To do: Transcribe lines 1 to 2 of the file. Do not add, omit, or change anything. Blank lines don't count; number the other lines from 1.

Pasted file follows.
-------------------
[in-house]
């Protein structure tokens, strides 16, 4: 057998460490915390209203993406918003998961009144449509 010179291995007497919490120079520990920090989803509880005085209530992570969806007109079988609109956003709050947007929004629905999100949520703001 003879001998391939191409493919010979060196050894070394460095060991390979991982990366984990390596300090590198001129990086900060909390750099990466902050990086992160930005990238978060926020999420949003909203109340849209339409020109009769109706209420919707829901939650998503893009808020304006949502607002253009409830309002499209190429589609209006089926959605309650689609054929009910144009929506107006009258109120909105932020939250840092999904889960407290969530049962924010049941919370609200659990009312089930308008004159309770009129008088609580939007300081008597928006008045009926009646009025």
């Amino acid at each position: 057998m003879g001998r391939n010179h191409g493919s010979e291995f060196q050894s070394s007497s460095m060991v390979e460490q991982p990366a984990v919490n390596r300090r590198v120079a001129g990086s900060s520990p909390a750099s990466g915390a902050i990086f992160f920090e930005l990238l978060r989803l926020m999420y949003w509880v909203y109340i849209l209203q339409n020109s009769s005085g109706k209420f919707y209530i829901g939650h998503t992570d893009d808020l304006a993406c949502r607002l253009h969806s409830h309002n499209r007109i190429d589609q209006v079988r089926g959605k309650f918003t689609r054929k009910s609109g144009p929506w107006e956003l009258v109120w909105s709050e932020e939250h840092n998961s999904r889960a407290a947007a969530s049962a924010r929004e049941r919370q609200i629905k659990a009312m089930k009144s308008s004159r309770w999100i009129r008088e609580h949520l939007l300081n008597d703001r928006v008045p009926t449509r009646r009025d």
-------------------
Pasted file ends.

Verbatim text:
[in-house]
């Protein structure tokens, strides 16, 4: 057998460490915390209203993406918003998961009144449509 010179291995007497919490120079520990920090989803509880005085209530992570969806007109079988609109956003709050947007929004629905999100949520703001 003879001998391939191409493919010979060196050894070394460095060991390979991982990366984990390596300090590198001129990086900060909390750099990466902050990086992160930005990238978060926020999420949003909203109340849209339409020109009769109706209420919707829901939650998503893009808020304006949502607002253009409830309002499209190429589609209006089926959605309650689609054929009910144009929506107006009258109120909105932020939250840092999904889960407290969530049962924010049941919370609200659990009312089930308008004159309770009129008088609580939007300081008597928006008045009926009646009025």